Together, images of the artifacts and the essays provide a wonderful visual and analytical assessment of these fifty years of the Ming Dynasty, a time period that has not been of exceeding interest among scholars. Clunas and Harrison-Hall divide the book into six chapters, each focusing on a major theme that defined the Ming Dynasty. In his introductory chapter, Clunas argues that this fifty-year period became a “second founding” of the Ming Dynasty. What defined the Ming Dynasty—trade, the famous blue and white porcelain, the literati class, among others—had their formative years in the early fifteenth century. After Clunas’s introduction in chapter 1, each of the remaining chapters focuses on a theme: court culture, military, culture, religions, and the wider world connection.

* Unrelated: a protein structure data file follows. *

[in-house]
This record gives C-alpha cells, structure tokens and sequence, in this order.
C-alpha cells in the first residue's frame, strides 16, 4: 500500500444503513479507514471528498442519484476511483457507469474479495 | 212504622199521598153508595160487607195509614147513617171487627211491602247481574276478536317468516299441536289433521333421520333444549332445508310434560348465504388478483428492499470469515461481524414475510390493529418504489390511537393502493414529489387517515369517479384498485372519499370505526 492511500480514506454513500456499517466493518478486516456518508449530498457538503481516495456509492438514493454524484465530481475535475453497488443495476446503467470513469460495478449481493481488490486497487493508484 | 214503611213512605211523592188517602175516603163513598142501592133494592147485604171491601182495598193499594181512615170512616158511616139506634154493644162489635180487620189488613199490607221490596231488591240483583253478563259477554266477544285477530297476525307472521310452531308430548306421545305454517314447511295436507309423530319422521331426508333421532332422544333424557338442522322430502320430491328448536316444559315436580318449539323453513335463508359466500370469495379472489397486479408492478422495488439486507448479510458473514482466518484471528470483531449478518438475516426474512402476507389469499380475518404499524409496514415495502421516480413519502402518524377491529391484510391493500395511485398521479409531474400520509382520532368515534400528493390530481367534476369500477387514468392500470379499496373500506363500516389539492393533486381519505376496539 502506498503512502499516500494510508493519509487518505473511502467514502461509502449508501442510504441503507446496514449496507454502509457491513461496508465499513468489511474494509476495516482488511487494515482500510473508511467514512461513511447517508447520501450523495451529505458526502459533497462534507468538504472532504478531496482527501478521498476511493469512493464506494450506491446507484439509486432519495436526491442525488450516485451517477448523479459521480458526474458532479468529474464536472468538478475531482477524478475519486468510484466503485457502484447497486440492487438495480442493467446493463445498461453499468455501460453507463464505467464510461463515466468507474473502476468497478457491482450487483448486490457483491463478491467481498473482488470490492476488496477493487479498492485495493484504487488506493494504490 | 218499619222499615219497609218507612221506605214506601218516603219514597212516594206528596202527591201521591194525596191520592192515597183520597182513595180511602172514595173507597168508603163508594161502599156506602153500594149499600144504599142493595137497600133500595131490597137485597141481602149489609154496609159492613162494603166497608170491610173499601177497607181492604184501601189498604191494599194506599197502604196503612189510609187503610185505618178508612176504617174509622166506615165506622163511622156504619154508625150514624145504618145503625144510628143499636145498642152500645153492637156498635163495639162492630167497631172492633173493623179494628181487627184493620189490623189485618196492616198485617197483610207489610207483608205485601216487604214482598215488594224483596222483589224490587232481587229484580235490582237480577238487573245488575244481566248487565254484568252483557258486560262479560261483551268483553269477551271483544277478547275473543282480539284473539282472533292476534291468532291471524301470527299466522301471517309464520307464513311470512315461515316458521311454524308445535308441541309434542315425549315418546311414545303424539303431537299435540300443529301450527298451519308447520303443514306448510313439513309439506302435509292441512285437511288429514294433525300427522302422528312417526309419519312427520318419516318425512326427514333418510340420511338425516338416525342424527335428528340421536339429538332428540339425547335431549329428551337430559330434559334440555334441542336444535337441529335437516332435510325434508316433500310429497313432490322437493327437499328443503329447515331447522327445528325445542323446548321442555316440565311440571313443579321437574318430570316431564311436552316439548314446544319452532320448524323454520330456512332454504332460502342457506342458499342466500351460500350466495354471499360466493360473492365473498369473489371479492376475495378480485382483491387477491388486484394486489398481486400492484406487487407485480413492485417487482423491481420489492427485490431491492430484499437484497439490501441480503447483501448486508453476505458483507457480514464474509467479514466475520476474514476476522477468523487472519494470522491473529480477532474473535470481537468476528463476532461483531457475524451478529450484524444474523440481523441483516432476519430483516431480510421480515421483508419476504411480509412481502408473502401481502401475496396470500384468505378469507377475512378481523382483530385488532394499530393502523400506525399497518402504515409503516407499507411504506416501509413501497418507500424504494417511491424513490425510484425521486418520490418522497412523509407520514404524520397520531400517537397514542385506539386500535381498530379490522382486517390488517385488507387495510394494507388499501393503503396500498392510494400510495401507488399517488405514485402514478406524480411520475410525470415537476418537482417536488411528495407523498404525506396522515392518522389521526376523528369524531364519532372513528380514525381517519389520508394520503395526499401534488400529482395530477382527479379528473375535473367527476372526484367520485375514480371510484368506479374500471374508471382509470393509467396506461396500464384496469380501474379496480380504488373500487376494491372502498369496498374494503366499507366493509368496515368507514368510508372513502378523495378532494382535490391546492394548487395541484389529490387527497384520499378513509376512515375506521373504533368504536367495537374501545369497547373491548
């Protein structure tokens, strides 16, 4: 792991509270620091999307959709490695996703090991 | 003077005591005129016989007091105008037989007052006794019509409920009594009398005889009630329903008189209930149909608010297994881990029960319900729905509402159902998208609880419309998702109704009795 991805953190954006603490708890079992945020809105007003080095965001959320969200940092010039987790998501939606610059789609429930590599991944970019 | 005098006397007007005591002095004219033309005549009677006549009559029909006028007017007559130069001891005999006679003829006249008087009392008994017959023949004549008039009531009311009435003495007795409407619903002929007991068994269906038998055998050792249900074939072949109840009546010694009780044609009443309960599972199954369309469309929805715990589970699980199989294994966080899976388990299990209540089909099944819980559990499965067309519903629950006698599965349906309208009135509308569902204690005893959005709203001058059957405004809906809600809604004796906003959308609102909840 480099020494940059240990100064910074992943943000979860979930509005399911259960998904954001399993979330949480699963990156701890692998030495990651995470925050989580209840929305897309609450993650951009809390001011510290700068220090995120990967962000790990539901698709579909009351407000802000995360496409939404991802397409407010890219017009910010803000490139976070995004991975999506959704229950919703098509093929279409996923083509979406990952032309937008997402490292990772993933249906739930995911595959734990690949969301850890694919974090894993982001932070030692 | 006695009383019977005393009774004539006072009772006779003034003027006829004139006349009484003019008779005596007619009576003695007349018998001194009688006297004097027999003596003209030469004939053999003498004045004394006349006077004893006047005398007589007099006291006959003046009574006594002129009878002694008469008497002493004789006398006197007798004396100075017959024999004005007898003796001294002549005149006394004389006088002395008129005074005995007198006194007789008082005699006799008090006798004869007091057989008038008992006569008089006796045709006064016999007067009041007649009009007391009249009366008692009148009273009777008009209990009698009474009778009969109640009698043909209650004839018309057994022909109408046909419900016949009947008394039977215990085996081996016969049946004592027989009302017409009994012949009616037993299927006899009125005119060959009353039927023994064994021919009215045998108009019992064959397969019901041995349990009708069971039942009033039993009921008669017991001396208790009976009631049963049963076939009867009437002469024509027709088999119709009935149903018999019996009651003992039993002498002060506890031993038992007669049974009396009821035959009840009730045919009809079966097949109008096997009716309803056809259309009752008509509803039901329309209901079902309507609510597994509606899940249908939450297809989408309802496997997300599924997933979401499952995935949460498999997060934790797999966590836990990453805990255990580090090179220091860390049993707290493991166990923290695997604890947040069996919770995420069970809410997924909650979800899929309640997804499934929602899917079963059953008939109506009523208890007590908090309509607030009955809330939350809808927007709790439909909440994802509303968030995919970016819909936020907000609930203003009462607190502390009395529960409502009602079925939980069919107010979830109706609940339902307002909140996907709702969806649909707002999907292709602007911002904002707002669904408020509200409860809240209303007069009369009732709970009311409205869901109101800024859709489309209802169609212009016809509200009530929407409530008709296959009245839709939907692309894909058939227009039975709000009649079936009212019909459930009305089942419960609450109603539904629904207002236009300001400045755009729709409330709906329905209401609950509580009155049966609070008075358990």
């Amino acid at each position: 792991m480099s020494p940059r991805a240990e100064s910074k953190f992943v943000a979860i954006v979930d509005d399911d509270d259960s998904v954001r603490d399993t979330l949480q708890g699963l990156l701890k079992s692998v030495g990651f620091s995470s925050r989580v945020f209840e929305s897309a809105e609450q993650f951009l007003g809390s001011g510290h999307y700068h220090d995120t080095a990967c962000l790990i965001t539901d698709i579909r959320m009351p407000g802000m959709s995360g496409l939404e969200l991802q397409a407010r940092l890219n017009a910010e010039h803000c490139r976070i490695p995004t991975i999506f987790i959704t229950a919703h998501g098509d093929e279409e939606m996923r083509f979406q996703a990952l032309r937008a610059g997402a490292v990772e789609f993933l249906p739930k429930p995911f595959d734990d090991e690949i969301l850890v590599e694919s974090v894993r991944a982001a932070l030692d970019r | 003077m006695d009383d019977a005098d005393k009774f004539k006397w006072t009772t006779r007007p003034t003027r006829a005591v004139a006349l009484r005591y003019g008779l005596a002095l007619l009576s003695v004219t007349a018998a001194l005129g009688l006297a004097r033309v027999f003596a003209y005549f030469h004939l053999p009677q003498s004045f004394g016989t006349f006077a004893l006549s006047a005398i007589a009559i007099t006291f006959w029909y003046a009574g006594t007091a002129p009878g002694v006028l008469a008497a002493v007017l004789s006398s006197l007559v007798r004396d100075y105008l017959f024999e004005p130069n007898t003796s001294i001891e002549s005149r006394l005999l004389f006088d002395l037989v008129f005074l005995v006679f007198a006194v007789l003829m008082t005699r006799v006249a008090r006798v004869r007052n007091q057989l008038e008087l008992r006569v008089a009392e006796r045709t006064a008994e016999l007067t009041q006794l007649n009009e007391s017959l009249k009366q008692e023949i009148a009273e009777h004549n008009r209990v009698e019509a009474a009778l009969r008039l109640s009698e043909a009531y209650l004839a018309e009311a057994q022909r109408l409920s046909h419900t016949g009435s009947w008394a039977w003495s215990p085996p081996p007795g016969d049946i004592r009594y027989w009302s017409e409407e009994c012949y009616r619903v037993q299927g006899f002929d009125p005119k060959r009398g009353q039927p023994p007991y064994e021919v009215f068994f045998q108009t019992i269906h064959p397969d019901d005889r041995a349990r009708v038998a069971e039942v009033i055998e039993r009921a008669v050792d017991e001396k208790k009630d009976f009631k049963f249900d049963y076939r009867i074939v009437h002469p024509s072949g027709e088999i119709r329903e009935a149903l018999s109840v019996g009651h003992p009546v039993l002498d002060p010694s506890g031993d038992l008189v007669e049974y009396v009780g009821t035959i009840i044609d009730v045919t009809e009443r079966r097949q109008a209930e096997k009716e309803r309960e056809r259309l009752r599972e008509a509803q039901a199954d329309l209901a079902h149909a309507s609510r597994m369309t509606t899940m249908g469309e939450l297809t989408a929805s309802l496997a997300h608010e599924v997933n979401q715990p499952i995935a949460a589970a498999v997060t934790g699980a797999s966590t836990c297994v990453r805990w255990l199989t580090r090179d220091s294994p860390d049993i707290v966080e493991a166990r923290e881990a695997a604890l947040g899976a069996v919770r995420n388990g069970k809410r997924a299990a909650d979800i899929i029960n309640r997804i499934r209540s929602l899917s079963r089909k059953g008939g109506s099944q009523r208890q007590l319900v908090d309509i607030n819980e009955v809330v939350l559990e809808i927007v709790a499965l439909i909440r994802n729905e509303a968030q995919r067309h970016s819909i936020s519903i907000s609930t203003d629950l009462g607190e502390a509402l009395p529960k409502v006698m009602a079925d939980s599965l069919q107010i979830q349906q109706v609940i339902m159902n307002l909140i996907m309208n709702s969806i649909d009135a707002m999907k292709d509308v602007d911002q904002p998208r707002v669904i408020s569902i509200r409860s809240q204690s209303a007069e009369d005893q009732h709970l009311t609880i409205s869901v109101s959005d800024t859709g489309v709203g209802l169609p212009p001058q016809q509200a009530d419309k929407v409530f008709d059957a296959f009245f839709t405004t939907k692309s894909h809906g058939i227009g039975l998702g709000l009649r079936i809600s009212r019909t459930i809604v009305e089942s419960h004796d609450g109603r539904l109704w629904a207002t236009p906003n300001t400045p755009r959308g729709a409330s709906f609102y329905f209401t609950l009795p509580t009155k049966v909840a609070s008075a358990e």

The main discussion on Ming military and warfare comes in the third chapter by David Robinson. This is part 1 of two chapters that focus respectively on the arts of war (wu) and the arts of peace (wen), two pillars of the Ming Dynasty. In his chapter, Robinson examines the military campaigns of Ming China and its coercive force, like other early modern empires around the world. By examining the campaigns to the Mongolian steppes, the invasion and annexation of Đai Viêt (Vietnam), and naval expeditions to Southeast Asia, East Asia, and East Africa led by Admiral Zheng He, Robinson argues that these military efforts were more than the Yongle emperor’s need to prove himself after he seized power in the civil war; they were part of the wider developments in Eurasia. Robinson traces the continuity from the previous Mongol Yuan Dynasty to the Ming. After overthrowing the Mongol empire that spanned much of Eurasia, the Ming court not only placed Mongols who surrendered to Ming in the upper echelons of its military, but was also keen on forging overland military alliances with selective Mongolian steppe powers in this “Mongolian-inflicted world” (p. 118). Ming’s maritime expeditions also built on Mongolian trade networks. This continuity of the reach from Yuan to Ming to other parts of the world demonstrated a connection to the wider world.